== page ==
Even after he had embraced everyone on the Thunder payroll, congratulated anyone in Grizzlies blue, soaked in the series-clinching celebration and conducted a postgame television interview, Kevin Durant still had one more thing to do before he left the court Sunday afternoon.
He made a beeline to his family and friends sitting courtside at the Oklahoma City Arena and hugged each and every one of them.
This was a day to celebrate.
Thunder 105, Grizzlies 90.
On an afternoon when Oklahoma City had lots of stars as it punched its playoff ticket to the Western Conference Finals, Durant notched the best performance of his already storied career. He scored 39 points. He fueled the Thunder. What's more, he did so less than 48 hours after a clunker of a game.
“Durant ... showed the heart of a champion,” Grizzlies coach Lionel Hollins said.
This was a defining moment for Durant.
This was the kind of game that will be highlighted in the early years of his career when he's some day inducted into the Basketball Hall of Fame.
What Durant did Sunday in a high-stakes, winner-take-all Game 7 is impressive on its own, but against the backdrop of his Game 6 no-show, it is even more remarkable. Last we saw Durant, he looked nothing like the league's two-time scoring champ, chucking up ugly shots and getting even uglier results.
“I guess I can say it now — he stunk last game,” Thunder coach Scott Brooks said.
Um, even if he wasn't saying that after Friday night's game, the rest of the basketball world was. Durant had as many missed shots as points scored. Eleven was the tally on both.
Worse, he hit just one basket in the final 44 minutes of the game.
“That wasn't me at all Game 6,” Durant said Sunday. “I was so upset with myself that I kind of let my guys down by not playing my game.
“I wasn't aggressive at all.”
Durant just kept firing from 3-point range. While some of them were out of necessity — the Thunder was down late and needed points — a vast majority were the result of Durant not being able to get any better looks. He wasn't catching the ball on his spot. He wasn't creating separation. He wasn't getting to the rim.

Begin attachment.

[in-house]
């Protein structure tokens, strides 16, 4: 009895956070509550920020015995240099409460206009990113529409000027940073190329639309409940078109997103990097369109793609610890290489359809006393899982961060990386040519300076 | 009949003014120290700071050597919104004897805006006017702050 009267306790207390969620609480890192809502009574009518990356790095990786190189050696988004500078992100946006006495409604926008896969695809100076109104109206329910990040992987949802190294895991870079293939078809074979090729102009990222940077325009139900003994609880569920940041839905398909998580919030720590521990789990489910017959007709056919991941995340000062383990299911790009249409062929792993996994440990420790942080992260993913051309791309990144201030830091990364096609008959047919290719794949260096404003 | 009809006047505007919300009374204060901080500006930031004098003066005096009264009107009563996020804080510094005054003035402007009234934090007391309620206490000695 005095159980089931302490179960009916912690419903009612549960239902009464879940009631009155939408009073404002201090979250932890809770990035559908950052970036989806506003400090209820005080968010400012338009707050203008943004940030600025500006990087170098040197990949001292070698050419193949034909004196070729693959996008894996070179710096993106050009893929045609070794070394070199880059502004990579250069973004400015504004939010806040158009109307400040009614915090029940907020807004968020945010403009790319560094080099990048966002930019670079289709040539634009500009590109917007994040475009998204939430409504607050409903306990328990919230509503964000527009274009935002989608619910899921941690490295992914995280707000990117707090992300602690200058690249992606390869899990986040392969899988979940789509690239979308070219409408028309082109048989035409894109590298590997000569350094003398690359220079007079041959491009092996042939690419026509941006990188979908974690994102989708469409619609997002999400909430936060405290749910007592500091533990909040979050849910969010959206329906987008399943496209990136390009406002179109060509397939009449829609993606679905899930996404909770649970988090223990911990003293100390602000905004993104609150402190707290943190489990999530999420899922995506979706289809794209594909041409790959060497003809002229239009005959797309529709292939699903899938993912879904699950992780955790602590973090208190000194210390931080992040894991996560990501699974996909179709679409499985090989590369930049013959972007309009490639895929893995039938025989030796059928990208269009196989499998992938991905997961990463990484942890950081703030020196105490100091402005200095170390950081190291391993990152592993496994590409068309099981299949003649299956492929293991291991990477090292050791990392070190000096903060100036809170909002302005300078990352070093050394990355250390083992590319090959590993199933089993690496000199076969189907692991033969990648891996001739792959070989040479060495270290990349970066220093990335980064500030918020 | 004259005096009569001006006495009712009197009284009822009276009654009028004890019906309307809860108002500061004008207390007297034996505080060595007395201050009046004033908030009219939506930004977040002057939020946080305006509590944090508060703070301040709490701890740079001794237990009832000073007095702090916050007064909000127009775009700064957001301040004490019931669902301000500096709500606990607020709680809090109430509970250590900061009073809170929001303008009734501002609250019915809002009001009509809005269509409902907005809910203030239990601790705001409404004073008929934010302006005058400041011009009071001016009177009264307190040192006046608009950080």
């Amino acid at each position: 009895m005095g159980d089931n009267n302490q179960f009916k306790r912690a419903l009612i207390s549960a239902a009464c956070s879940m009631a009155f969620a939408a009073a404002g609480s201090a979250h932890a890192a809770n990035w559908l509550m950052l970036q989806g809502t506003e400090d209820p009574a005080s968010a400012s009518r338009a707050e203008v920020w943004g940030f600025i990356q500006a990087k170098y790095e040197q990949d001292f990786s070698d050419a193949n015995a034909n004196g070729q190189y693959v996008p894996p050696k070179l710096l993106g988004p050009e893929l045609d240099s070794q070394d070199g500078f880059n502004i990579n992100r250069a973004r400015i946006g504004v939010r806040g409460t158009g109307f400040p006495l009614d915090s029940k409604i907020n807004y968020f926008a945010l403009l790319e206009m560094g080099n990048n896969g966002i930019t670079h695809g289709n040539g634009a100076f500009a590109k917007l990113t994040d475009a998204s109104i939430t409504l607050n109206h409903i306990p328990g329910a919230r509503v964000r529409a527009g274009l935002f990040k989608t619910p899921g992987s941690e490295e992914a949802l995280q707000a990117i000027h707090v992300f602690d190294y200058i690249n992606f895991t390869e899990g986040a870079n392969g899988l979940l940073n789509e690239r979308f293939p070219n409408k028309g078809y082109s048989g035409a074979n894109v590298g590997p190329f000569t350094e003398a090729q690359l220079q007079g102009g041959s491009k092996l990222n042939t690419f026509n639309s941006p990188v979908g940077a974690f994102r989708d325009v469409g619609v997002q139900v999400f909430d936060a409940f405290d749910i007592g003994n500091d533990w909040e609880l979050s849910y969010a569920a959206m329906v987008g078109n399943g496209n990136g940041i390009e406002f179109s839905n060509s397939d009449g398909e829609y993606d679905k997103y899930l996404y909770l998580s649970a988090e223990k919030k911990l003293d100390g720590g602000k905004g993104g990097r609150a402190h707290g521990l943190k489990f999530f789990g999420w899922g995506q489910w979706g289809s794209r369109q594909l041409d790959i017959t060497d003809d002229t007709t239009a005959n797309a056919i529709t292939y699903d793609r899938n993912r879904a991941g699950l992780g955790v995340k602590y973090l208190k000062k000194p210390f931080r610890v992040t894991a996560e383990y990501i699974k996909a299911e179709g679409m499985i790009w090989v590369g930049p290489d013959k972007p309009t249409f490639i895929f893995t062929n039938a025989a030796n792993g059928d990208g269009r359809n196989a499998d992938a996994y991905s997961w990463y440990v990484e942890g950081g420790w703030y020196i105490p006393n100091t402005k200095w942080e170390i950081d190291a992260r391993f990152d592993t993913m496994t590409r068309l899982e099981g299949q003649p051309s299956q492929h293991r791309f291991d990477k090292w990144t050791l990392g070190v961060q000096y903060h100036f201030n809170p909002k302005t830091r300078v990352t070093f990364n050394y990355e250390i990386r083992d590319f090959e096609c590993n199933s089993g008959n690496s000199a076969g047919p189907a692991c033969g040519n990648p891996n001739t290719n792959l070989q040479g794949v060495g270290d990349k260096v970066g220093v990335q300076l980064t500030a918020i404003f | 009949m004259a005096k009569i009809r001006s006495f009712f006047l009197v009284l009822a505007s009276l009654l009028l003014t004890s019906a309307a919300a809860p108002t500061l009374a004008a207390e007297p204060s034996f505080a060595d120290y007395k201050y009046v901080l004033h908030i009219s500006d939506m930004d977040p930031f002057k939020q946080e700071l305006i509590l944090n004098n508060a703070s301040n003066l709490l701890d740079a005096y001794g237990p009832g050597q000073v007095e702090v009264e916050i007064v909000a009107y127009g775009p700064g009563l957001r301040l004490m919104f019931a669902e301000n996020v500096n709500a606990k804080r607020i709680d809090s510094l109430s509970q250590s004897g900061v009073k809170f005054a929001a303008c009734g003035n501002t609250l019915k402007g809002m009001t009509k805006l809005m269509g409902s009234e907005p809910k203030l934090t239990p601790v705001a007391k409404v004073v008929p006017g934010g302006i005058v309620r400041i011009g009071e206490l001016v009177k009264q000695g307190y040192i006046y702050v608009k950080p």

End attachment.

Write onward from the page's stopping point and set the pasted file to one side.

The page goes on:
Durant knew that had to change.
“Come in aggressive,” he told himself Sunday. “Start the game off aggressive.”
His reward for doing that?
A 2-of-9 start.
That first-quarter performance could've done in Durant, but he kept battling. He came off a screen midway through the second quarter, caught the ball in the lane and made a little jumper.
The next possession, he hit a 3-pointer on a Russell Westbrook assist.
Durant hit all four of the shots he took in the second quarter and hit 11 of 16 shots the last three quarters of the game. He got shots in rhythm. He got looks where he wanted them.
No doubt, Durant got some help from his enforcers — Kendrick Perkins and Nick Collison. Those big guys are the ones who most often set high screens for Durant, and Sunday, they were at their best.
“We were body-on-body screens (Sunday),” Brooks said, “and that enables Kevin.”
Hollins said: “They made some adjustments. They ran a little different set that didn't allow us to help as much as we had been. They ran the pick-and-roll that they run with him a little bit differently.”
But in the end, it's up to Durant to knock down the shots that he takes. And in the pressure cooker that is Game 7, that's no easy task.
Durant stepped up and performed on the NBA's biggest stage.
“There's so many things that I'm proud of Kevin for, but the main thing is he works every day — every day — to be a great player,” Brooks said. “He doesn't take any of it for granted, so I knew he would come back and have a fantastic game.”
It was more than fantastic.
It was defining.